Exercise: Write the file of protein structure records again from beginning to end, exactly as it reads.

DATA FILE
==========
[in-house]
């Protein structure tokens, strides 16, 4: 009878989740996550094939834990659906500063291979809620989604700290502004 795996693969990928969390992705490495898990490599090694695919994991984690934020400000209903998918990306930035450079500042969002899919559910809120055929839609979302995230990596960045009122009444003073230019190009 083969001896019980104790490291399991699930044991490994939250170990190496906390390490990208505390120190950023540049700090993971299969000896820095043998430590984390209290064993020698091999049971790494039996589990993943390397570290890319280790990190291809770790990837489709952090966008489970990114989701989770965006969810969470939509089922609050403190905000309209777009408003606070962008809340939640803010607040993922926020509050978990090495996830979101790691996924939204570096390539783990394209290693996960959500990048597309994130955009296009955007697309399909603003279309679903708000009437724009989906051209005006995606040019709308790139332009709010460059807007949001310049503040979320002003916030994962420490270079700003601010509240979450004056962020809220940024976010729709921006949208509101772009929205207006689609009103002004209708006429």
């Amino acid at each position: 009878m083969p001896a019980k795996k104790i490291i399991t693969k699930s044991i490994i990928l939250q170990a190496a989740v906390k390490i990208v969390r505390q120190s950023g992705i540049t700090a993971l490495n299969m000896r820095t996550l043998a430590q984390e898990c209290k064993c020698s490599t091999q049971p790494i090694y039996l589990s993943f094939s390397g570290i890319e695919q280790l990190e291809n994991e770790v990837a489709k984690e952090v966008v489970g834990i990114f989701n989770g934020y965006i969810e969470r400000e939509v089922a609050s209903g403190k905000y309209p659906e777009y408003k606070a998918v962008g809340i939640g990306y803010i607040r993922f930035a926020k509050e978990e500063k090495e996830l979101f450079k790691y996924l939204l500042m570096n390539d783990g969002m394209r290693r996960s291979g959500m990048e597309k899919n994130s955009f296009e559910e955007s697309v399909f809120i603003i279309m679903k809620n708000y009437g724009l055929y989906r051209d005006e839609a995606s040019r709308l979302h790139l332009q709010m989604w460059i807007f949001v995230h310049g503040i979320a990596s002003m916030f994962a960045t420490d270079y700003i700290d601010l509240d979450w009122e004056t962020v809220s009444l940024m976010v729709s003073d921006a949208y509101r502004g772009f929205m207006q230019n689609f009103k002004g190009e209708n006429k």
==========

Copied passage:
[in-house]
């Protein structure tokens, strides 16, 4: 009878989740996550094939834990659906500063291979809620989604700290502004 795996693969990928969390992705490495898990490599090694695919994991984690934020400000209903998918990306930035450079500042969002899919559910809120055929839609979302995230990596960045009122009444003073230019190009 083969001896019980104790490291399991699930044991490994939250170990190496906390390490990208505390120190950023540049700090993971299969000896820095043998430590984390209290064993020698091999049971790494039996589990993943390397570290890319280790990190291809770790990837489709952090966008489970990114989701989770965006969810969470939509089922609050403190905000309209777009408003606070962008809340939640803010607040993922926020509050978990090495996830979101790691996924939204570096390539783990394209290693996960959500990048597309994130955009296009955007697309399909603003279309679903708000009437724009989906051209005006995606040019709308790139332009709010460059807007949001310049503040979320002003916030994962420490270079700003601010509240979450004056962020809220940024976010729709921006949208509101772009929205207006689609009103002004209708006429």
């Amino acid at each position: 009878m083969p001896a019980k795996k104790i490291i399991t693969k699930s044991i490994i990928l939250q170990a190496a989740v906390k390490i990208v969390r505390q120190s950023g992705i540049t700090a993971l490495n299969m000896r820095t996550l043998a430590q984390e898990c209290k064993c020698s490599t091999q049971p790494i090694y039996l589990s993943f094939s390397g570290i890319e695919q280790l990190e291809n994991e770790v990837a489709k984690e952090v966008v489970g834990i990114f989701n989770g934020y965006i969810e969470r400000e939509v089922a609050s209903g403190k905000y309209p659906e777009y408003k606070a998918v962008g809340i939640g990306y803010i607040r993922f930035a926020k509050e978990e500063k090495e996830l979101f450079k790691y996924l939204l500042m570096n390539d783990g969002m394209r290693r996960s291979g959500m990048e597309k899919n994130s955009f296009e559910e955007s697309v399909f809120i603003i279309m679903k809620n708000y009437g724009l055929y989906r051209d005006e839609a995606s040019r709308l979302h790139l332009q709010m989604w460059i807007f949001v995230h310049g503040i979320a990596s002003m916030f994962a960045t420490d270079y700003i700290d601010l509240d979450w009122e004056t962020v809220s009444l940024m976010v729709s003073d921006a949208y509101r502004g772009f929205m207006q230019n689609f009103k002004g190009e209708n006429k």